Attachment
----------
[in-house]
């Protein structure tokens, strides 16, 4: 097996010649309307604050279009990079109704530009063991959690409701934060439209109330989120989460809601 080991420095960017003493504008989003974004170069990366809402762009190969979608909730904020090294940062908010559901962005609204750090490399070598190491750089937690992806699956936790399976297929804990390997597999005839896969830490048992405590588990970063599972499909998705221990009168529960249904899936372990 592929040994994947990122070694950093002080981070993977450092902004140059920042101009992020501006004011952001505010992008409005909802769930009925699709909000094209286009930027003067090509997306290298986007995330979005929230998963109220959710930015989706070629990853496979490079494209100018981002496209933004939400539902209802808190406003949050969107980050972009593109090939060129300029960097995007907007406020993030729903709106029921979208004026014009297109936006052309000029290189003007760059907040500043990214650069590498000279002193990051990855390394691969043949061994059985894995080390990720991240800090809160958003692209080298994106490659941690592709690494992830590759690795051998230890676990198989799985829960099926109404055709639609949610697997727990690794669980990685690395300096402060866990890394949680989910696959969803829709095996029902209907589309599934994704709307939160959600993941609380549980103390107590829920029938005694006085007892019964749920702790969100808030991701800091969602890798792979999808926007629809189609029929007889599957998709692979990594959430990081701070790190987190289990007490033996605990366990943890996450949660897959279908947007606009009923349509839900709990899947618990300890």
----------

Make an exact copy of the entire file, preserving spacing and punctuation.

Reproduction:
[in-house]
């Protein structure tokens, strides 16, 4: 097996010649309307604050279009990079109704530009063991959690409701934060439209109330989120989460809601 080991420095960017003493504008989003974004170069990366809402762009190969979608909730904020090294940062908010559901962005609204750090490399070598190491750089937690992806699956936790399976297929804990390997597999005839896969830490048992405590588990970063599972499909998705221990009168529960249904899936372990 592929040994994947990122070694950093002080981070993977450092902004140059920042101009992020501006004011952001505010992008409005909802769930009925699709909000094209286009930027003067090509997306290298986007995330979005929230998963109220959710930015989706070629990853496979490079494209100018981002496209933004939400539902209802808190406003949050969107980050972009593109090939060129300029960097995007907007406020993030729903709106029921979208004026014009297109936006052309000029290189003007760059907040500043990214650069590498000279002193990051990855390394691969043949061994059985894995080390990720991240800090809160958003692209080298994106490659941690592709690494992830590759690795051998230890676990198989799985829960099926109404055709639609949610697997727990690794669980990685690395300096402060866990890394949680989910696959969803829709095996029902209907589309599934994704709307939160959600993941609380549980103390107590829920029938005694006085007892019964749920702790969100808030991701800091969602890798792979999808926007629809189609029929007889599957998709692979990594959430990081701070790190987190289990007490033996605990366990943890996450949660897959279908947007606009009923349509839900709990899947618990300890």